The economic and political turmoil which was taking place in Pakistan has been dramatically worsened by the apocalyptic floods which have devastated the country. The country, if it holds together as a country, will not fully recover from the floods which have swept through it unless the workers and poor take over the running of society and sweep away capitalism and landlordism. A deluge of monsoon rains lashed Pakistan in early September, on top of the unprecedented flooding which began in Balochistan and Sindh in March.
Flood waters now cover an estimated 100,000 square miles. It has caused death, hardship, and misery for millions. An estimated 33 million people have been displaced and lost their homes triggering a housing and health catastrophe. The ailing economy has been shattered by these developments. Particularly badly hit have been cotton and rice crops which will have international repercussions.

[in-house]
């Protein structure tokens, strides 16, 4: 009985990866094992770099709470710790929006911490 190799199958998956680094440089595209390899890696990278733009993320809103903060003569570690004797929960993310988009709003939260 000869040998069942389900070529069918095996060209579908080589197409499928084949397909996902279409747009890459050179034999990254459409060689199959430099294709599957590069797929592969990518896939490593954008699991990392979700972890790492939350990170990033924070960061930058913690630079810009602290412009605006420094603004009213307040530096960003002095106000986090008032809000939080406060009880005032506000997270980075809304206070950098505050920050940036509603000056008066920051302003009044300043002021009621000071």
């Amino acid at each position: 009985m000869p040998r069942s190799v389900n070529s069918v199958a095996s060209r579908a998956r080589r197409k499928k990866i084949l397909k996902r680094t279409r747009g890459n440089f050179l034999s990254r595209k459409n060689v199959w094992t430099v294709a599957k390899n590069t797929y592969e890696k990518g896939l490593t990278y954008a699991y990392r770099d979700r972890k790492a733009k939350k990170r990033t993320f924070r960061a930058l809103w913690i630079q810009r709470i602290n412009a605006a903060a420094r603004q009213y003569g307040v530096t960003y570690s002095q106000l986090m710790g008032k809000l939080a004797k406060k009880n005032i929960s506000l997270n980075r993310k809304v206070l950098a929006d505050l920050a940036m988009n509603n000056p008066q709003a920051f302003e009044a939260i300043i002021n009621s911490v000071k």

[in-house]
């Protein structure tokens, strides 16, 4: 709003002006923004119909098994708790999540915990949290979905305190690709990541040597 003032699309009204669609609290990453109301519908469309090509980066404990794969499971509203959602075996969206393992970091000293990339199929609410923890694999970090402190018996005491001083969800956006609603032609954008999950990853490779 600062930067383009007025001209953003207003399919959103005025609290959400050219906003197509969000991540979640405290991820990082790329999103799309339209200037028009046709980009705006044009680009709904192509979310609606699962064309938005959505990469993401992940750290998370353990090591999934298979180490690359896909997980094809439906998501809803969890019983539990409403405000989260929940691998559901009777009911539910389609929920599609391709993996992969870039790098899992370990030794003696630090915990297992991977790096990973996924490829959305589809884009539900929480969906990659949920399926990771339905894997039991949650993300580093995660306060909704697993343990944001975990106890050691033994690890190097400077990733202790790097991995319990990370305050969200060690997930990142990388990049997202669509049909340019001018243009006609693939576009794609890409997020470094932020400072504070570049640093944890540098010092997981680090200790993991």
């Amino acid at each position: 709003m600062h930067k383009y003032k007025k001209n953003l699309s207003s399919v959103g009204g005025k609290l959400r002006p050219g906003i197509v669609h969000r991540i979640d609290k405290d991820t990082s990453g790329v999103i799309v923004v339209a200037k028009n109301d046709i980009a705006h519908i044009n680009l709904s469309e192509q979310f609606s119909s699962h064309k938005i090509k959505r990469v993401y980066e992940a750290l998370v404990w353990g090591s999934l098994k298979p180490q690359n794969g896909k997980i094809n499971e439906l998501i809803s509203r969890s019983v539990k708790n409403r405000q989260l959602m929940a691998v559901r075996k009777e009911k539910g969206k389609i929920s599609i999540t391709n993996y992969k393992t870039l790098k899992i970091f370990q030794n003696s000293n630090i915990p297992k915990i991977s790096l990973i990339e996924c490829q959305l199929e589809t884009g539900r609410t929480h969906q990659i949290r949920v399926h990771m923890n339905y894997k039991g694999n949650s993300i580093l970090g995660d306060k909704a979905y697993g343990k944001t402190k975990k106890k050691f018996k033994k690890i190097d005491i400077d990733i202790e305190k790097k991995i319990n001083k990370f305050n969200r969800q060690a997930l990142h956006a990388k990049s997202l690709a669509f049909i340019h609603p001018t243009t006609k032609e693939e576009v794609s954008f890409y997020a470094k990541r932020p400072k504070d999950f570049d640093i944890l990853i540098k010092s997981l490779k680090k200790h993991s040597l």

The textile industry accounts for 10% of GDP. Up to 50% of the cotton crop has been destroyed, along with wheat and other agricultural products which now threaten to trigger a further food crisis, hunger, and famine. Amongst the hardest hit provinces is Sindh, which produces around one-third of the country’s food supply and has seen around fifty percent of its crops damaged or destroyed. Small local farmers have lost everything and will not recover. The larger feudal landowners will not be affected in the same way and will attempt to profit from the human misery that surrounds them.
The flooding is undoubtedly a reflection of the global climate crisis that is unfolding at an alarming rate. It is also compounded by the action of local feudal landlords through deforestation and diverting water flows to maximize profits for themselves.